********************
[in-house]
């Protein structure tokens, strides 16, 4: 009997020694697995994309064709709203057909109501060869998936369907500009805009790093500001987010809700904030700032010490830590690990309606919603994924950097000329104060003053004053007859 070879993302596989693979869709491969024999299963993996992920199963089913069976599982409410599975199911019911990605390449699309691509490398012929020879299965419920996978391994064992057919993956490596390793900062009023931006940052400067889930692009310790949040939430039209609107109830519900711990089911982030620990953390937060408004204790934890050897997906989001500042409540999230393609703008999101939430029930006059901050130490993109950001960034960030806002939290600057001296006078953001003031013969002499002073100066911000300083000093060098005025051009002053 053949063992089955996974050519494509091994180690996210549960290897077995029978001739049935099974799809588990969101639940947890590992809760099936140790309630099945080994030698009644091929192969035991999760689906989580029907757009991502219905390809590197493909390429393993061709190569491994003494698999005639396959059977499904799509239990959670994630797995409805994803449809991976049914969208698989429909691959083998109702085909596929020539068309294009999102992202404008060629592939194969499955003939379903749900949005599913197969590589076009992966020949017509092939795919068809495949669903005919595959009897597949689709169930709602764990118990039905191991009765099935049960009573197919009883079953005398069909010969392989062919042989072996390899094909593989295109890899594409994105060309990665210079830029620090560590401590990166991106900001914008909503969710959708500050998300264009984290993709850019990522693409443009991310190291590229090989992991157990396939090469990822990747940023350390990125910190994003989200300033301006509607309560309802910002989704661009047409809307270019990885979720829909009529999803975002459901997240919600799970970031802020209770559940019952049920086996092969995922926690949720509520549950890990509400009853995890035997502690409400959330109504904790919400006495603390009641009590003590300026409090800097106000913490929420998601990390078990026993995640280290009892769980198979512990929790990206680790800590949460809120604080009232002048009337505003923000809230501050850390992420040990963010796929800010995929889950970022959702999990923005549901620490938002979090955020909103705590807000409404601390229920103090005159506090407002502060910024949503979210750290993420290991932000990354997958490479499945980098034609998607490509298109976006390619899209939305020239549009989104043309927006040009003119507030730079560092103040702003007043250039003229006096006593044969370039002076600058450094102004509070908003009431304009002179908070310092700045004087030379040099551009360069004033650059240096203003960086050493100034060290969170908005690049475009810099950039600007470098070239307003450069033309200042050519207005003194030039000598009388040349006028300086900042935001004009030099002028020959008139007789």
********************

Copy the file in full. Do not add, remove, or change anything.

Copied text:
[in-house]
């Protein structure tokens, strides 16, 4: 009997020694697995994309064709709203057909109501060869998936369907500009805009790093500001987010809700904030700032010490830590690990309606919603994924950097000329104060003053004053007859 070879993302596989693979869709491969024999299963993996992920199963089913069976599982409410599975199911019911990605390449699309691509490398012929020879299965419920996978391994064992057919993956490596390793900062009023931006940052400067889930692009310790949040939430039209609107109830519900711990089911982030620990953390937060408004204790934890050897997906989001500042409540999230393609703008999101939430029930006059901050130490993109950001960034960030806002939290600057001296006078953001003031013969002499002073100066911000300083000093060098005025051009002053 053949063992089955996974050519494509091994180690996210549960290897077995029978001739049935099974799809588990969101639940947890590992809760099936140790309630099945080994030698009644091929192969035991999760689906989580029907757009991502219905390809590197493909390429393993061709190569491994003494698999005639396959059977499904799509239990959670994630797995409805994803449809991976049914969208698989429909691959083998109702085909596929020539068309294009999102992202404008060629592939194969499955003939379903749900949005599913197969590589076009992966020949017509092939795919068809495949669903005919595959009897597949689709169930709602764990118990039905191991009765099935049960009573197919009883079953005398069909010969392989062919042989072996390899094909593989295109890899594409994105060309990665210079830029620090560590401590990166991106900001914008909503969710959708500050998300264009984290993709850019990522693409443009991310190291590229090989992991157990396939090469990822990747940023350390990125910190994003989200300033301006509607309560309802910002989704661009047409809307270019990885979720829909009529999803975002459901997240919600799970970031802020209770559940019952049920086996092969995922926690949720509520549950890990509400009853995890035997502690409400959330109504904790919400006495603390009641009590003590300026409090800097106000913490929420998601990390078990026993995640280290009892769980198979512990929790990206680790800590949460809120604080009232002048009337505003923000809230501050850390992420040990963010796929800010995929889950970022959702999990923005549901620490938002979090955020909103705590807000409404601390229920103090005159506090407002502060910024949503979210750290993420290991932000990354997958490479499945980098034609998607490509298109976006390619899209939305020239549009989104043309927006040009003119507030730079560092103040702003007043250039003229006096006593044969370039002076600058450094102004509070908003009431304009002179908070310092700045004087030379040099551009360069004033650059240096203003960086050493100034060290969170908005690049475009810099950039600007470098070239307003450069033309200042050519207005003194030039000598009388040349006028300086900042935001004009030099002028020959008139007789």